University of Bath

Supporting autistic adults in interviews

This project will create guidance for professional groups so they can better support those with autism.

A table with the hands of an interviewer and interviewee opposite each other
This research will help us understand what interviews are like for autistic adults

People with autism are often disadvantaged in employment, healthcare and police interviews because impairments in social and cognitive processes (such as memory and communication) can affect their ability to relay relevant and important information.

This project aims to elucidate the difficulties that autistic adults have in reporting information in these contexts, and to develop appropriate methods of interviewing to support them.

You can find out more about this study in our blog post.

Research funding

The research is funded by the Economic and Social Research Council.

Participant recruitment

We're currently recruiting both autistic adults and adults without autism to take part in this research.

Project team

Principal Investigator

Postdoctoral Research Associate

Academic collaborators

Supporters

Stage one: Experimental work

This stage will characterise not only the difficulties but also the strengths experienced by autistic people in reporting episodic and personal autobiographical information under different conditions in the laboratory.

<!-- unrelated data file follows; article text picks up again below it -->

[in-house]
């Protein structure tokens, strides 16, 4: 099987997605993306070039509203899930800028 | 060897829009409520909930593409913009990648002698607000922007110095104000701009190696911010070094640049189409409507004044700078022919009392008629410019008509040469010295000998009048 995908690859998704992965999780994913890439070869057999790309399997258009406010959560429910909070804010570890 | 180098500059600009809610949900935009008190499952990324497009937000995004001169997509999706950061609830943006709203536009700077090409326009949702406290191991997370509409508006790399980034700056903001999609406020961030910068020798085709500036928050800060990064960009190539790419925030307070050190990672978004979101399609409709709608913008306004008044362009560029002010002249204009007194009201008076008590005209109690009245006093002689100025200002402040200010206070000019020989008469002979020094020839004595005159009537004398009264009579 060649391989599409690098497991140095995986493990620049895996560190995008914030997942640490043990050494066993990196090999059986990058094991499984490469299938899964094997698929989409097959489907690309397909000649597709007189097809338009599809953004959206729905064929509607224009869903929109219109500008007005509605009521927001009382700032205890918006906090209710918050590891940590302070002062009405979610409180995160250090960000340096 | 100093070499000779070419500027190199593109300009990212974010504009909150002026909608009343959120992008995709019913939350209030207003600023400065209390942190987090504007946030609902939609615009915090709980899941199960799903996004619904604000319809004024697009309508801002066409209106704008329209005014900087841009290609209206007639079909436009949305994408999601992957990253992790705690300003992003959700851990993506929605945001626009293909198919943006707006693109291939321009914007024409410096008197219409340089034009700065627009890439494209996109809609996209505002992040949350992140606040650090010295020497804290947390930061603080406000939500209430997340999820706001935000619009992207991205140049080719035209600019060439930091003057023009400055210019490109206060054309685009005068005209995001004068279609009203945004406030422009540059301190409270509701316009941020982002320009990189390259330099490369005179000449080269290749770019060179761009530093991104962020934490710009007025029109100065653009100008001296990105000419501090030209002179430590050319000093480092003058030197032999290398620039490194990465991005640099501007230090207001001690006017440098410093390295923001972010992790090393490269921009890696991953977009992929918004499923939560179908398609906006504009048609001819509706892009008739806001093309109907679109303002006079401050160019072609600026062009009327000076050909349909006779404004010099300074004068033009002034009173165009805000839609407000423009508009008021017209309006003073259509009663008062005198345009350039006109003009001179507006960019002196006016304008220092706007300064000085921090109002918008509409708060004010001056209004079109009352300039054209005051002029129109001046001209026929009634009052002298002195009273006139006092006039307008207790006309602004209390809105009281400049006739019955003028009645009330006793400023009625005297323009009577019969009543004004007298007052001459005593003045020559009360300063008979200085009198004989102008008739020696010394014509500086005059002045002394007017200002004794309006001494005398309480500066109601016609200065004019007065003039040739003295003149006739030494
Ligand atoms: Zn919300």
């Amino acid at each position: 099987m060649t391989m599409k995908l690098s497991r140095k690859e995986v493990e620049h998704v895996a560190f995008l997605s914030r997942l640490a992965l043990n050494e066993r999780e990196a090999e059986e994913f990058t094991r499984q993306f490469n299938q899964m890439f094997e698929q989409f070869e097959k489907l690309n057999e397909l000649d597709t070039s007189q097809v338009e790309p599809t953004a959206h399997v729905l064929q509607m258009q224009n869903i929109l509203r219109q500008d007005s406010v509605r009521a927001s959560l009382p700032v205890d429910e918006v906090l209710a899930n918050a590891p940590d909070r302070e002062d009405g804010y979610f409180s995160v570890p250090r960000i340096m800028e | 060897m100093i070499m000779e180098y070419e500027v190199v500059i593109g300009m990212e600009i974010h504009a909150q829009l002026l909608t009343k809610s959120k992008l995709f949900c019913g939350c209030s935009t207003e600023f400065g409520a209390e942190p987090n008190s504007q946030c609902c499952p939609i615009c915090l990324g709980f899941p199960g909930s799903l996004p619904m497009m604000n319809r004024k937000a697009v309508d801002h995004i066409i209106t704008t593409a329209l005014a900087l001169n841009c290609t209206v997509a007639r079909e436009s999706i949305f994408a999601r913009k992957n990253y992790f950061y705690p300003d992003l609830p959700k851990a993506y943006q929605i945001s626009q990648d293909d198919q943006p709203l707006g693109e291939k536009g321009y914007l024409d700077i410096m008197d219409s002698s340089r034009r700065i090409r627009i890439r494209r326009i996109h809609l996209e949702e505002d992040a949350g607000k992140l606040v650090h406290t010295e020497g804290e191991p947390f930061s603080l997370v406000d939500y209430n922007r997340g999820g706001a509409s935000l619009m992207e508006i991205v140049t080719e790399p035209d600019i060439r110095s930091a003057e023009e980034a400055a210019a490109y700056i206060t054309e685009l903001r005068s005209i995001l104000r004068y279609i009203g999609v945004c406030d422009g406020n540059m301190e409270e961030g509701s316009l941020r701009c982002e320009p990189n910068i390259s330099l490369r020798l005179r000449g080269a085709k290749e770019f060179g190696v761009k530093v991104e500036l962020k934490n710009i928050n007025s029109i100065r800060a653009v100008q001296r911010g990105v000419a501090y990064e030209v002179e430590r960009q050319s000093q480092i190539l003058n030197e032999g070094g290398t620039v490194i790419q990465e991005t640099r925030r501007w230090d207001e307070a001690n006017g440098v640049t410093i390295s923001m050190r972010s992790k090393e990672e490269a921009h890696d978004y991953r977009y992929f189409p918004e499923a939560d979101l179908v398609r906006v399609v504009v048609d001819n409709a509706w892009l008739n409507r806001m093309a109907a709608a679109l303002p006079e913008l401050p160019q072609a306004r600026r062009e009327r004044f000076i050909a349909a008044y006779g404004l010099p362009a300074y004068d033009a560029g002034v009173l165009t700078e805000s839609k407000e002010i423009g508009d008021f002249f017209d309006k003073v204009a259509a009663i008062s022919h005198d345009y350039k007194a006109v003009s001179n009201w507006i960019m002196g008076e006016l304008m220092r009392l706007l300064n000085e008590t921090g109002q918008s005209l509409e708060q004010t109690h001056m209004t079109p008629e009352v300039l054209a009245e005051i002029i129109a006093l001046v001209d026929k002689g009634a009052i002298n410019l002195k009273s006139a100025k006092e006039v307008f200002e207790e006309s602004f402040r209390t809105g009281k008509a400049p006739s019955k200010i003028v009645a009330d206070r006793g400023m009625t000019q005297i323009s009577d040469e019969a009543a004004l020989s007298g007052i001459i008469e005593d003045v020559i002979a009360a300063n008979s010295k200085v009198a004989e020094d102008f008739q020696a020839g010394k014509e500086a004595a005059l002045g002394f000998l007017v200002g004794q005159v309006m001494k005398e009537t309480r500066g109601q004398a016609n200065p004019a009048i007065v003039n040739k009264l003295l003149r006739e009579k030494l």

Social and cognitive abilities particularly relevant in formal interview contexts will be the focus of this investigation. These include:

  • reporting memories of specific past events
  • gauging an appropriate level of detail to report, depending on the - context and the question
  • monitoring the accuracy of reported details
  • switching between different tasks
  • understanding the interviewer’s intentions

Stage two: Development of practical support

This stage of the project will create practical guidance for professional groups so they can better support adults with autism in interviews. Informed by findings from Stage one and developed in collaboration with end users, questioning protocols will be established that support the difficulties experienced by people with autism whilst capitalising on their strengths.

This supportive interviewing model will be developed for use across:

  • victim/suspect interviews in the criminal justice system
  • employment interviews for job seekers
  • health and social care consultations with service users

Impact and public engagement activities will include the production of policy brief, summary video (working with the Institute for Policy Research), and an e-learning package for end-users of the research, in collaboration with Professor Coral Dando.